What Is a Pipeline Right-of-Way?
A pipeline right-of-way is a strip of land over and around natural gas pipelines where some of the property owner’s legal rights have been granted to a pipeline operator. A right-of-way agreement between the pipeline company and the property owner is also called an easement and is usually filed in the county Register and Recorders Office with property deeds. Rights-of-way and easements provide a permanent, limited interest in the land that enables the pipeline company to install, operate, test, inspect, alter, repair, maintain, replace, and protect one or more pipelines within the designated easement. The agreement may vary the rights and widths of the right-of-way, but, generally, the pipeline company’s rights-of-way extend 25 feet from each side of a pipeline unless special conditions exist. These easements can be both permanent and temporary, with temporary easements granting the pipeline company additional space for construction.
Right of Condemnation or Eminent Domain:
In Pennsylvania, eminent domain or right of condemnation generally only applies to interstate transmission lines, or lines moving gas longer distances between two or more states. In other states the power of eminent domain may be given to all intrastate gathering and distribution pipeline companies under a ‘common carrier’ provision.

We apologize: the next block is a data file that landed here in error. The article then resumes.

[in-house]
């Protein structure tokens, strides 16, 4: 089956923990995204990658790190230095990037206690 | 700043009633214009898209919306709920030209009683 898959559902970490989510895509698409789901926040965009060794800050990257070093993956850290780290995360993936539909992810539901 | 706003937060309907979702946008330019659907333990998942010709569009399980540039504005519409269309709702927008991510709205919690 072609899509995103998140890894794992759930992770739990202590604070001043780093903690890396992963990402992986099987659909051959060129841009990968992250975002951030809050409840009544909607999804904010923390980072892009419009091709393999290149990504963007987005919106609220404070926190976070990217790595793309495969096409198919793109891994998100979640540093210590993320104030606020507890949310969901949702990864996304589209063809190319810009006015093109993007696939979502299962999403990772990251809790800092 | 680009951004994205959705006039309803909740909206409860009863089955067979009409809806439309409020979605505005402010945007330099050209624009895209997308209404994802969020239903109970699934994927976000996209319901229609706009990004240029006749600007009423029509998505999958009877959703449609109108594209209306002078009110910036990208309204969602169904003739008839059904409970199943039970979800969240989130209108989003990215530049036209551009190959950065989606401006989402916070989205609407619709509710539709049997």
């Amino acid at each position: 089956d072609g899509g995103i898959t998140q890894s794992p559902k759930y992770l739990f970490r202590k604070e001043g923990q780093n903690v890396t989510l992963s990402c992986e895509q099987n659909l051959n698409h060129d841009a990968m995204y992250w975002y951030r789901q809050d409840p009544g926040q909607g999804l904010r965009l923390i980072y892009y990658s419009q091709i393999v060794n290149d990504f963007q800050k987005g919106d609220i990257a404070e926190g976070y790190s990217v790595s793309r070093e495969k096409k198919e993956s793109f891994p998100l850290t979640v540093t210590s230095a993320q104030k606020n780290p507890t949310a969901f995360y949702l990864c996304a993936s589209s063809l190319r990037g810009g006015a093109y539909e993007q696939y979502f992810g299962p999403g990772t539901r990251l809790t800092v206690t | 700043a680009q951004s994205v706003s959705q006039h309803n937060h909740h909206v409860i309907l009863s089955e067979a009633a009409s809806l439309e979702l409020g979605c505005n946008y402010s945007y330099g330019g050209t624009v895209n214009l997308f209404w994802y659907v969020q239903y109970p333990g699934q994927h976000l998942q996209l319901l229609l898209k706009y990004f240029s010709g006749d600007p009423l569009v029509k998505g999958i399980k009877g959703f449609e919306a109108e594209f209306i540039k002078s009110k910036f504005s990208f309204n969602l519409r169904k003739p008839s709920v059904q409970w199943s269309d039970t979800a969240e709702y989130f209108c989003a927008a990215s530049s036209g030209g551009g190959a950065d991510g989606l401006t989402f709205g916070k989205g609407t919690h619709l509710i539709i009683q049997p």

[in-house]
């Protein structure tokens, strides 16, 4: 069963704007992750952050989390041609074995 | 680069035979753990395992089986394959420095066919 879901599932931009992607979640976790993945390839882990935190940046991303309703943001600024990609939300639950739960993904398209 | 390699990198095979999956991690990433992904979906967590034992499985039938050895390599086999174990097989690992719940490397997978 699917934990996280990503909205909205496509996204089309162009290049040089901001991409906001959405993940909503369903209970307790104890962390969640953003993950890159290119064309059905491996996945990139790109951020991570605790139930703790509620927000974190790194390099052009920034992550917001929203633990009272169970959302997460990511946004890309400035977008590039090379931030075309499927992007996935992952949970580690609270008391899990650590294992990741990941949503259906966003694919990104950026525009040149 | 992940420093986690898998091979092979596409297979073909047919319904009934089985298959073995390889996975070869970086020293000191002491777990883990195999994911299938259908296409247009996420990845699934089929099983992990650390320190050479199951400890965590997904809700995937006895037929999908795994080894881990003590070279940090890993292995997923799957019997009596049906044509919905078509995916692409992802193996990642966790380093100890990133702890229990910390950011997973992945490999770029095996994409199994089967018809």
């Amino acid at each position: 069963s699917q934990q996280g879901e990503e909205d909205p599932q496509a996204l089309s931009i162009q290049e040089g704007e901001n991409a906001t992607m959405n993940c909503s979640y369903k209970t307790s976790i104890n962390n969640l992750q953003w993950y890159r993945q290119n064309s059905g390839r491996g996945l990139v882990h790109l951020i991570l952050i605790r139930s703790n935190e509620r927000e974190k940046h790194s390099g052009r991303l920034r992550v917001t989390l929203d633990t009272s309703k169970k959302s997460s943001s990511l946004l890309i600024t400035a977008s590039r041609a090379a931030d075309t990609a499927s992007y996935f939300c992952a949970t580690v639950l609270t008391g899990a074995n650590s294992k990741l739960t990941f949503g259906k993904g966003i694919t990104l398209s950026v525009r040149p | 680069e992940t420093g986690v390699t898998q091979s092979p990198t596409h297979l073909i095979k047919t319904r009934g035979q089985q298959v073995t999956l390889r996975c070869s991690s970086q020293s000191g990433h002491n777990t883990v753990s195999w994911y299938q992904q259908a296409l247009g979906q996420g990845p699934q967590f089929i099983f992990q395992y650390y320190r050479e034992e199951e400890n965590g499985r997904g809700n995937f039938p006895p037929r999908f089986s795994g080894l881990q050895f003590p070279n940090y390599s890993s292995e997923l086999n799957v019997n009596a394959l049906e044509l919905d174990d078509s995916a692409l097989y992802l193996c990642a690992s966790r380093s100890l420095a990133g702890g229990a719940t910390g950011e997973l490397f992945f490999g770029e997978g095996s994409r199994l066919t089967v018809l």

Individual gathering lines (pipelines running between well sites, compressor units, and metering stations) are not subject to eminent domain in Pennsylvania, and the pipeline operator must negotiate easements with each individual landowner along the pipeline route.
A provision in Pennsylvania law does allow operators of a “public utility” to use eminent domain to secure pipeline easements. In the event of an eminent domain proceeding, the landowner will be compensated by the court or regulatory authority at a fair market value for the easement.
Property Use Restrictions:
If you are negotiating a right-of-way easement on your property, you should be aware of the pipeline operator’s guidelines for property use and construction near natural gas pipelines and equipment. Generally, property owners are prohibited from installing any structures, storing anything that could be an obstruction, or planting trees or shrubs within the right-of-way. Unauthorized building or planting in the pipeline right-of-way is known as right-of-way encroachment. Normal gardening and agricultural activities are generally acceptable. However, you should never dig or construct anything within the easement without first having a pipeline representative mark the pipeline, stake the right-of-way, and explain the company’s construction guidelines. Activity on the pipeline easement can also create additional dangers if the pipeline trench has not been properly compacted, fully refilled, and depth of covering maintained at the required thickness.